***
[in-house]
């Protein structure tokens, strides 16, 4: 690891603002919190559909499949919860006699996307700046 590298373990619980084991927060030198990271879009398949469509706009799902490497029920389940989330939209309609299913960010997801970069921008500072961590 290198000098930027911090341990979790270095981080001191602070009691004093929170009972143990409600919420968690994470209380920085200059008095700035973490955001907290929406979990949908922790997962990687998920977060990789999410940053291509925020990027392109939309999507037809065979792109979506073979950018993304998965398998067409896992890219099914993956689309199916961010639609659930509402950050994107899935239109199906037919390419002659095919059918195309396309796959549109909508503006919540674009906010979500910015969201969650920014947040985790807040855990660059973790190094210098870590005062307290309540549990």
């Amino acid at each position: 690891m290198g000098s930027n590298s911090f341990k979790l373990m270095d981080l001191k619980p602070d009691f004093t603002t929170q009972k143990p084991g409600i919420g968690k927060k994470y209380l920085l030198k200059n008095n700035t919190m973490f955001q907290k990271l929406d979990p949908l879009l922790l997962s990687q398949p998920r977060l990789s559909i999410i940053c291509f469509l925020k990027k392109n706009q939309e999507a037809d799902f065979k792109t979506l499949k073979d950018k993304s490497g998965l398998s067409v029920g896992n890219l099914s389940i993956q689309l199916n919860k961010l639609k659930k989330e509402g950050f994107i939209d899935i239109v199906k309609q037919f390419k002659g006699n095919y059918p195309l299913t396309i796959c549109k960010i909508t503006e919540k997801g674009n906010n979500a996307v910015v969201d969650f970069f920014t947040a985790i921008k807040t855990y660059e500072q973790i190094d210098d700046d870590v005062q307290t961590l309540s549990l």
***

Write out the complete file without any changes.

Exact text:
[in-house]
């Protein structure tokens, strides 16, 4: 690891603002919190559909499949919860006699996307700046 590298373990619980084991927060030198990271879009398949469509706009799902490497029920389940989330939209309609299913960010997801970069921008500072961590 290198000098930027911090341990979790270095981080001191602070009691004093929170009972143990409600919420968690994470209380920085200059008095700035973490955001907290929406979990949908922790997962990687998920977060990789999410940053291509925020990027392109939309999507037809065979792109979506073979950018993304998965398998067409896992890219099914993956689309199916961010639609659930509402950050994107899935239109199906037919390419002659095919059918195309396309796959549109909508503006919540674009906010979500910015969201969650920014947040985790807040855990660059973790190094210098870590005062307290309540549990």
């Amino acid at each position: 690891m290198g000098s930027n590298s911090f341990k979790l373990m270095d981080l001191k619980p602070d009691f004093t603002t929170q009972k143990p084991g409600i919420g968690k927060k994470y209380l920085l030198k200059n008095n700035t919190m973490f955001q907290k990271l929406d979990p949908l879009l922790l997962s990687q398949p998920r977060l990789s559909i999410i940053c291509f469509l925020k990027k392109n706009q939309e999507a037809d799902f065979k792109t979506l499949k073979d950018k993304s490497g998965l398998s067409v029920g896992n890219l099914s389940i993956q689309l199916n919860k961010l639609k659930k989330e509402g950050f994107i939209d899935i239109v199906k309609q037919f390419k002659g006699n095919y059918p195309l299913t396309i796959c549109k960010i909508t503006e919540k997801g674009n906010n979500a996307v910015v969201d969650f970069f920014t947040a985790i921008k807040t855990y660059e500072q973790i190094d210098d700046d870590v005062q307290t961590l309540s549990l």